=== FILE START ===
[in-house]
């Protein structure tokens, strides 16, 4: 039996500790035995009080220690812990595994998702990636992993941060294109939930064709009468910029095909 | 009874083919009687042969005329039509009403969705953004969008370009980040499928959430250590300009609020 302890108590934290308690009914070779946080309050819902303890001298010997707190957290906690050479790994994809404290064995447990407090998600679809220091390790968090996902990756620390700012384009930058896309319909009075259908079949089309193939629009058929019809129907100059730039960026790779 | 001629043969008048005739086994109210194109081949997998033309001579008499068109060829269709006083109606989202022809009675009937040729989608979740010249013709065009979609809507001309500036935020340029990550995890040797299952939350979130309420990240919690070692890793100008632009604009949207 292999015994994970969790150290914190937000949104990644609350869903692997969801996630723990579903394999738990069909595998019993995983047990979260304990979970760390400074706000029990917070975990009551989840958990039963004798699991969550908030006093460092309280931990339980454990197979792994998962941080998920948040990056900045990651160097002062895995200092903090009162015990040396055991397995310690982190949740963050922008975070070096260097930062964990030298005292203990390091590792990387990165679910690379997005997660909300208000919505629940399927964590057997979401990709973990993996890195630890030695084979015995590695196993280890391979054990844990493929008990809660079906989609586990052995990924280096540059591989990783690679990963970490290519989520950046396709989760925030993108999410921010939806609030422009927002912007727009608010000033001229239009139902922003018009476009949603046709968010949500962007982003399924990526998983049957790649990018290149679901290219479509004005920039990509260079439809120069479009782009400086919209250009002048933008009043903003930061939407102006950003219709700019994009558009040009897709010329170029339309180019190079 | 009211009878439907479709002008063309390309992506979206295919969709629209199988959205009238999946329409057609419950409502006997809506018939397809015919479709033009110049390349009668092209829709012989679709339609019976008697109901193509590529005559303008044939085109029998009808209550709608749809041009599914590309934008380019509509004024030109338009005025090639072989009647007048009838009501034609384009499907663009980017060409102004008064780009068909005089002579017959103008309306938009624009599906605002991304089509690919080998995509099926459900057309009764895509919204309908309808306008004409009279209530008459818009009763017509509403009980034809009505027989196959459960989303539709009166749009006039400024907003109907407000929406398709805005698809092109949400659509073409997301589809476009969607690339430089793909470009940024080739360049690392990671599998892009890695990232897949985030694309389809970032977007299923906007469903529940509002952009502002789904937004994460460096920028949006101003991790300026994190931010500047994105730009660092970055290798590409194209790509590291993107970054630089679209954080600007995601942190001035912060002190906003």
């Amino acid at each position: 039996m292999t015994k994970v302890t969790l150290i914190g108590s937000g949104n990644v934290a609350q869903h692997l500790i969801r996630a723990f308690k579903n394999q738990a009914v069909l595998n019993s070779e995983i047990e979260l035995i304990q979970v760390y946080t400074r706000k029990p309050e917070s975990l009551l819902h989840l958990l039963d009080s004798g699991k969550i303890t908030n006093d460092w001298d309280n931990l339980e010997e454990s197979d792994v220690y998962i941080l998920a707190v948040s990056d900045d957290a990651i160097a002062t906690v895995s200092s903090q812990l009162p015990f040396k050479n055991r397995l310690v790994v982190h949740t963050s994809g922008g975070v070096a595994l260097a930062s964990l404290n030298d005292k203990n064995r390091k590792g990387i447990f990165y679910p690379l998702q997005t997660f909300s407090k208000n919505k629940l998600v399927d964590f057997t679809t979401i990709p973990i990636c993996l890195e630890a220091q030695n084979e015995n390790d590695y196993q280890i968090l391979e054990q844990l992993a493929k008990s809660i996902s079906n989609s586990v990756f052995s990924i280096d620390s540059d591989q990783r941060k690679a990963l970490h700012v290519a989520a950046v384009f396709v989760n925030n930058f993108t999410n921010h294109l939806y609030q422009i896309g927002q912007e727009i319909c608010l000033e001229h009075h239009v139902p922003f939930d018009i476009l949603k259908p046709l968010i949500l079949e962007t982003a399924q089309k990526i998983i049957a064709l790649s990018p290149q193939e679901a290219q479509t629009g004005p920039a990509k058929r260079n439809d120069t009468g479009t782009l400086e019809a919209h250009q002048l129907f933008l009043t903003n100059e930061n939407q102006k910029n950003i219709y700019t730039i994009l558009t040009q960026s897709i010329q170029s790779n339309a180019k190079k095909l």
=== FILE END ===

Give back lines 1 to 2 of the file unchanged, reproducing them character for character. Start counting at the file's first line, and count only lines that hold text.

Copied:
[in-house]
């Protein structure tokens, strides 16, 4: 039996500790035995009080220690812990595994998702990636992993941060294109939930064709009468910029095909 | 009874083919009687042969005329039509009403969705953004969008370009980040499928959430250590300009609020 302890108590934290308690009914070779946080309050819902303890001298010997707190957290906690050479790994994809404290064995447990407090998600679809220091390790968090996902990756620390700012384009930058896309319909009075259908079949089309193939629009058929019809129907100059730039960026790779 | 001629043969008048005739086994109210194109081949997998033309001579008499068109060829269709006083109606989202022809009675009937040729989608979740010249013709065009979609809507001309500036935020340029990550995890040797299952939350979130309420990240919690070692890793100008632009604009949207 292999015994994970969790150290914190937000949104990644609350869903692997969801996630723990579903394999738990069909595998019993995983047990979260304990979970760390400074706000029990917070975990009551989840958990039963004798699991969550908030006093460092309280931990339980454990197979792994998962941080998920948040990056900045990651160097002062895995200092903090009162015990040396055991397995310690982190949740963050922008975070070096260097930062964990030298005292203990390091590792990387990165679910690379997005997660909300208000919505629940399927964590057997979401990709973990993996890195630890030695084979015995590695196993280890391979054990844990493929008990809660079906989609586990052995990924280096540059591989990783690679990963970490290519989520950046396709989760925030993108999410921010939806609030422009927002912007727009608010000033001229239009139902922003018009476009949603046709968010949500962007982003399924990526998983049957790649990018290149679901290219479509004005920039990509260079439809120069479009782009400086919209250009002048933008009043903003930061939407102006950003219709700019994009558009040009897709010329170029339309180019190079 | 009211009878439907479709002008063309390309992506979206295919969709629209199988959205009238999946329409057609419950409502006997809506018939397809015919479709033009110049390349009668092209829709012989679709339609019976008697109901193509590529005559303008044939085109029998009808209550709608749809041009599914590309934008380019509509004024030109338009005025090639072989009647007048009838009501034609384009499907663009980017060409102004008064780009068909005089002579017959103008309306938009624009599906605002991304089509690919080998995509099926459900057309009764895509919204309908309808306008004409009279209530008459818009009763017509509403009980034809009505027989196959459960989303539709009166749009006039400024907003109907407000929406398709805005698809092109949400659509073409997301589809476009969607690339430089793909470009940024080739360049690392990671599998892009890695990232897949985030694309389809970032977007299923906007469903529940509002952009502002789904937004994460460096920028949006101003991790300026994190931010500047994105730009660092970055290798590409194209790509590291993107970054630089679209954080600007995601942190001035912060002190906003």